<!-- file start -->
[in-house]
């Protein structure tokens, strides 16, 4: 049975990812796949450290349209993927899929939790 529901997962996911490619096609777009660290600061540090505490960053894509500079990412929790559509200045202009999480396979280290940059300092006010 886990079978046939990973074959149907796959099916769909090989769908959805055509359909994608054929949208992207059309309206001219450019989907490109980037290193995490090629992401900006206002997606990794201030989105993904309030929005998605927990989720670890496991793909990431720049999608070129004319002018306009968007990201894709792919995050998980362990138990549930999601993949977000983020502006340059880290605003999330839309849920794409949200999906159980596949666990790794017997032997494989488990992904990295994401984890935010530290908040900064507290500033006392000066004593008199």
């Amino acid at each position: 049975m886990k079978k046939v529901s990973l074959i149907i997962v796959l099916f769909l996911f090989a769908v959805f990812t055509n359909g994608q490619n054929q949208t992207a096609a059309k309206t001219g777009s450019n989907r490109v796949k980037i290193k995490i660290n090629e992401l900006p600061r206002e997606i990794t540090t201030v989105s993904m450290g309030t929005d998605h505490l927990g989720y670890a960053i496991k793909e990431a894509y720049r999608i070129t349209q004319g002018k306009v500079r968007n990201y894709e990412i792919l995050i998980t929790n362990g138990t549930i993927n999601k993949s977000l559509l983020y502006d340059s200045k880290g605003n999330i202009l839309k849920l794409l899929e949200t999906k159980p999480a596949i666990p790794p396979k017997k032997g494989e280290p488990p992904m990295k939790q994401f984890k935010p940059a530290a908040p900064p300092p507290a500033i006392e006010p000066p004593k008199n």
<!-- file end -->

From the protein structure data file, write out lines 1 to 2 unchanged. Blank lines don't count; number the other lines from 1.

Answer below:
[in-house]
């Protein structure tokens, strides 16, 4: 049975990812796949450290349209993927899929939790 529901997962996911490619096609777009660290600061540090505490960053894509500079990412929790559509200045202009999480396979280290940059300092006010 886990079978046939990973074959149907796959099916769909090989769908959805055509359909994608054929949208992207059309309206001219450019989907490109980037290193995490090629992401900006206002997606990794201030989105993904309030929005998605927990989720670890496991793909990431720049999608070129004319002018306009968007990201894709792919995050998980362990138990549930999601993949977000983020502006340059880290605003999330839309849920794409949200999906159980596949666990790794017997032997494989488990992904990295994401984890935010530290908040900064507290500033006392000066004593008199």